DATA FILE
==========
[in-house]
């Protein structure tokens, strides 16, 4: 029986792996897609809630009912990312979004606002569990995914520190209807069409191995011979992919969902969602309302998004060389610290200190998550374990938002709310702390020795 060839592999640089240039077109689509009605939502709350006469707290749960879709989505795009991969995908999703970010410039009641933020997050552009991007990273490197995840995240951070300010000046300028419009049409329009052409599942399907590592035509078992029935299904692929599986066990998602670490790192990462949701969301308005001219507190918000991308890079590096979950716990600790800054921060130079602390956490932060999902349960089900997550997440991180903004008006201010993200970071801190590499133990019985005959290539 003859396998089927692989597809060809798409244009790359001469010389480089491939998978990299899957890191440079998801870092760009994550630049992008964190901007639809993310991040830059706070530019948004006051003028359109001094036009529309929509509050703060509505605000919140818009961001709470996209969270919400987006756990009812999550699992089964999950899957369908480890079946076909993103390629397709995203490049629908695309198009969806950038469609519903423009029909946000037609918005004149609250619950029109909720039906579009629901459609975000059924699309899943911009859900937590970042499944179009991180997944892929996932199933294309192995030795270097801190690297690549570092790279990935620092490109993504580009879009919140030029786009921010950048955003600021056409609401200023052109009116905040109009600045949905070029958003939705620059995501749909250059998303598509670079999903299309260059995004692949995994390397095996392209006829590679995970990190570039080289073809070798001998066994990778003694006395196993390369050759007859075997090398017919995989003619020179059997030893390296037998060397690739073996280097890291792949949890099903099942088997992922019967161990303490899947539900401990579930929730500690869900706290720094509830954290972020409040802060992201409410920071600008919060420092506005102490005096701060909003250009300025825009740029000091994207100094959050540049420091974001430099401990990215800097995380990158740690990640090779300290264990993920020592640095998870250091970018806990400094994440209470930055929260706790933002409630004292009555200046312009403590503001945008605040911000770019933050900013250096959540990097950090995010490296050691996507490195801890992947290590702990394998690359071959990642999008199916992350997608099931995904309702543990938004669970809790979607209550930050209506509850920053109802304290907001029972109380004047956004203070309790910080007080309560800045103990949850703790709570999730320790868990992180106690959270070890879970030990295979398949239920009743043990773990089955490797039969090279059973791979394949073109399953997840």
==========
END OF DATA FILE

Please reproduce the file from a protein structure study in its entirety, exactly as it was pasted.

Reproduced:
[in-house]
């Protein structure tokens, strides 16, 4: 029986792996897609809630009912990312979004606002569990995914520190209807069409191995011979992919969902969602309302998004060389610290200190998550374990938002709310702390020795 060839592999640089240039077109689509009605939502709350006469707290749960879709989505795009991969995908999703970010410039009641933020997050552009991007990273490197995840995240951070300010000046300028419009049409329009052409599942399907590592035509078992029935299904692929599986066990998602670490790192990462949701969301308005001219507190918000991308890079590096979950716990600790800054921060130079602390956490932060999902349960089900997550997440991180903004008006201010993200970071801190590499133990019985005959290539 003859396998089927692989597809060809798409244009790359001469010389480089491939998978990299899957890191440079998801870092760009994550630049992008964190901007639809993310991040830059706070530019948004006051003028359109001094036009529309929509509050703060509505605000919140818009961001709470996209969270919400987006756990009812999550699992089964999950899957369908480890079946076909993103390629397709995203490049629908695309198009969806950038469609519903423009029909946000037609918005004149609250619950029109909720039906579009629901459609975000059924699309899943911009859900937590970042499944179009991180997944892929996932199933294309192995030795270097801190690297690549570092790279990935620092490109993504580009879009919140030029786009921010950048955003600021056409609401200023052109009116905040109009600045949905070029958003939705620059995501749909250059998303598509670079999903299309260059995004692949995994390397095996392209006829590679995970990190570039080289073809070798001998066994990778003694006395196993390369050759007859075997090398017919995989003619020179059997030893390296037998060397690739073996280097890291792949949890099903099942088997992922019967161990303490899947539900401990579930929730500690869900706290720094509830954290972020409040802060992201409410920071600008919060420092506005102490005096701060909003250009300025825009740029000091994207100094959050540049420091974001430099401990990215800097995380990158740690990640090779300290264990993920020592640095998870250091970018806990400094994440209470930055929260706790933002409630004292009555200046312009403590503001945008605040911000770019933050900013250096959540990097950090995010490296050691996507490195801890992947290590702990394998690359071959990642999008199916992350997608099931995904309702543990938004669970809790979607209550930050209506509850920053109802304290907001029972109380004047956004203070309790910080007080309560800045103990949850703790709570999730320790868990992180106690959270070890879970030990295979398949239920009743043990773990089955490797039969090279059973791979394949073109399953997840």